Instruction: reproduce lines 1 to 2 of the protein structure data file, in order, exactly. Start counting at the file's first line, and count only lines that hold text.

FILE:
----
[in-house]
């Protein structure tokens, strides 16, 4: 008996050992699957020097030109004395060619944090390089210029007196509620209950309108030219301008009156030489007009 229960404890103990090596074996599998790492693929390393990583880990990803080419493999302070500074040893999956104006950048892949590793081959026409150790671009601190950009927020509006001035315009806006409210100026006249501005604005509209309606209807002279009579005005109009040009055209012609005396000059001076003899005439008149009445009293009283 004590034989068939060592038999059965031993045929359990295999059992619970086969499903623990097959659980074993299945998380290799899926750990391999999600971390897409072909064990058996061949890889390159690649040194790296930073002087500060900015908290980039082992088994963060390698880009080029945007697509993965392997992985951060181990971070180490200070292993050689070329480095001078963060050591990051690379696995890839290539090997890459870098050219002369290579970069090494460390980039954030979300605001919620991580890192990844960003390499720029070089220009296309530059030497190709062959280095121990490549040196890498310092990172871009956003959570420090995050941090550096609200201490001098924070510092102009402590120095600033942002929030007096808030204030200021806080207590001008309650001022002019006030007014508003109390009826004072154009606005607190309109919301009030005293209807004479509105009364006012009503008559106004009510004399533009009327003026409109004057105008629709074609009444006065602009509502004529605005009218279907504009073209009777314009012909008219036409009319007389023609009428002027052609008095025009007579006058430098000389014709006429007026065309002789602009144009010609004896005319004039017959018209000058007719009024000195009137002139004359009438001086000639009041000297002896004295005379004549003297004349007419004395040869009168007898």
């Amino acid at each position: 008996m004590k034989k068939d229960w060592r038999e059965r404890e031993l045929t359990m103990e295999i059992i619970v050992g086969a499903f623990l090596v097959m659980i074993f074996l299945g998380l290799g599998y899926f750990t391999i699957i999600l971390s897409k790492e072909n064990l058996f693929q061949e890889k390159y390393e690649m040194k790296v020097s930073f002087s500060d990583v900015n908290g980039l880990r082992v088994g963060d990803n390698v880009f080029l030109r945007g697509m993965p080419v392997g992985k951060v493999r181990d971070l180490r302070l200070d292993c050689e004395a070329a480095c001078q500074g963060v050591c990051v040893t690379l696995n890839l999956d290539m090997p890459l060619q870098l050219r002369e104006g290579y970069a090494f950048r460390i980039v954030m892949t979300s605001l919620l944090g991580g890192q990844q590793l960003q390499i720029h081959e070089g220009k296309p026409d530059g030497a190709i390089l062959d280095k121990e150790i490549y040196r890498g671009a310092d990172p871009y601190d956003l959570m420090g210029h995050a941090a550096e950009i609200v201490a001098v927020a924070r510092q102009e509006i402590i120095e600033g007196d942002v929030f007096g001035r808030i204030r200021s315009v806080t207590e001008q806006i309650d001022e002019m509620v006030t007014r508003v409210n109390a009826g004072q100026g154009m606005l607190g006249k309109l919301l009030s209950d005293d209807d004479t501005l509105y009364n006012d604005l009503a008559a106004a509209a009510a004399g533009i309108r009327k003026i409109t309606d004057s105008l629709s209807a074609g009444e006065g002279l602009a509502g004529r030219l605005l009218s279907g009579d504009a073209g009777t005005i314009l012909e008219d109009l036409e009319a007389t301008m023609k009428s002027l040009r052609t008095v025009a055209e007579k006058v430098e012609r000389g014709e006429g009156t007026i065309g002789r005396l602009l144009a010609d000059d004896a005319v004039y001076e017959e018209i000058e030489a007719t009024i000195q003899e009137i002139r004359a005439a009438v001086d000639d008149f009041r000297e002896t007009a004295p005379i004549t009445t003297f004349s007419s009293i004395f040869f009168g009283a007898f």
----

[in-house]
């Protein structure tokens, strides 16, 4: 008996050992699957020097030109004395060619944090390089210029007196509620209950309108030219301008009156030489007009 229960404890103990090596074996599998790492693929390393990583880990990803080419493999302070500074040893999956104006950048892949590793081959026409150790671009601190950009927020509006001035315009806006409210100026006249501005604005509209309606209807002279009579005005109009040009055209012609005396000059001076003899005439008149009445009293009283 004590034989068939060592038999059965031993045929359990295999059992619970086969499903623990097959659980074993299945998380290799899926750990391999999600971390897409072909064990058996061949890889390159690649040194790296930073002087500060900015908290980039082992088994963060390698880009080029945007697509993965392997992985951060181990971070180490200070292993050689070329480095001078963060050591990051690379696995890839290539090997890459870098050219002369290579970069090494460390980039954030979300605001919620991580890192990844960003390499720029070089220009296309530059030497190709062959280095121990490549040196890498310092990172871009956003959570420090995050941090550096609200201490001098924070510092102009402590120095600033942002929030007096808030204030200021806080207590001008309650001022002019006030007014508003109390009826004072154009606005607190309109919301009030005293209807004479509105009364006012009503008559106004009510004399533009009327003026409109004057105008629709074609009444006065602009509502004529605005009218279907504009073209009777314009012909008219036409009319007389023609009428002027052609008095025009007579006058430098000389014709006429007026065309002789602009144009010609004896005319004039017959018209000058007719009024000195009137002139004359009438001086000639009041000297002896004295005379004549003297004349007419004395040869009168007898």